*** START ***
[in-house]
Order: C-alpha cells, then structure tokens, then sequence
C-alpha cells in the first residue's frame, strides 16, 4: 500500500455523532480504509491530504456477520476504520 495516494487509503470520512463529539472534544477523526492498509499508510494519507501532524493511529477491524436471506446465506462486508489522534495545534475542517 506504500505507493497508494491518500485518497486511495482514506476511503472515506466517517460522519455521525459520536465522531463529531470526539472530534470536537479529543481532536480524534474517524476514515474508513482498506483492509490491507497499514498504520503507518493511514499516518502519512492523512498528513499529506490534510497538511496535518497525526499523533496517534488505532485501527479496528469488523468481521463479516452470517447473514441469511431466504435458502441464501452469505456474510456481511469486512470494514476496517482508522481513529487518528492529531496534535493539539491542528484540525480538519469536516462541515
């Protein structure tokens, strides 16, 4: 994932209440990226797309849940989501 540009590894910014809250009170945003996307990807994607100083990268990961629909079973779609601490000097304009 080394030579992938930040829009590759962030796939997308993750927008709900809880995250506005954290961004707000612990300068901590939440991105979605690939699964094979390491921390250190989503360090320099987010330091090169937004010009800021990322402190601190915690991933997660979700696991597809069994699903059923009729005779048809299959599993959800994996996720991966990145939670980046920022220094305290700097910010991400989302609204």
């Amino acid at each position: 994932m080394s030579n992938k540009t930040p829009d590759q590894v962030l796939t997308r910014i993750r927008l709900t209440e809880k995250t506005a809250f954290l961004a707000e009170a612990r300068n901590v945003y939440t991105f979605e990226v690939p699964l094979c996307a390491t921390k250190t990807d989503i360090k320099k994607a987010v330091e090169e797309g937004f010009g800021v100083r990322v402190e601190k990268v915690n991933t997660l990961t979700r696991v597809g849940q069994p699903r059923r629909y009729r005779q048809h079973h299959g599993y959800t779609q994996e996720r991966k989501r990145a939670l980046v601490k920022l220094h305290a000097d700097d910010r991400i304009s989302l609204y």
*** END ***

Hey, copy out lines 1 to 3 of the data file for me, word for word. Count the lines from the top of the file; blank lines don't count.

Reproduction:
[in-house]
Order: C-alpha cells, then structure tokens, then sequence
C-alpha cells in the first residue's frame, strides 16, 4: 500500500455523532480504509491530504456477520476504520 495516494487509503470520512463529539472534544477523526492498509499508510494519507501532524493511529477491524436471506446465506462486508489522534495545534475542517 506504500505507493497508494491518500485518497486511495482514506476511503472515506466517517460522519455521525459520536465522531463529531470526539472530534470536537479529543481532536480524534474517524476514515474508513482498506483492509490491507497499514498504520503507518493511514499516518502519512492523512498528513499529506490534510497538511496535518497525526499523533496517534488505532485501527479496528469488523468481521463479516452470517447473514441469511431466504435458502441464501452469505456474510456481511469486512470494514476496517482508522481513529487518528492529531496534535493539539491542528484540525480538519469536516462541515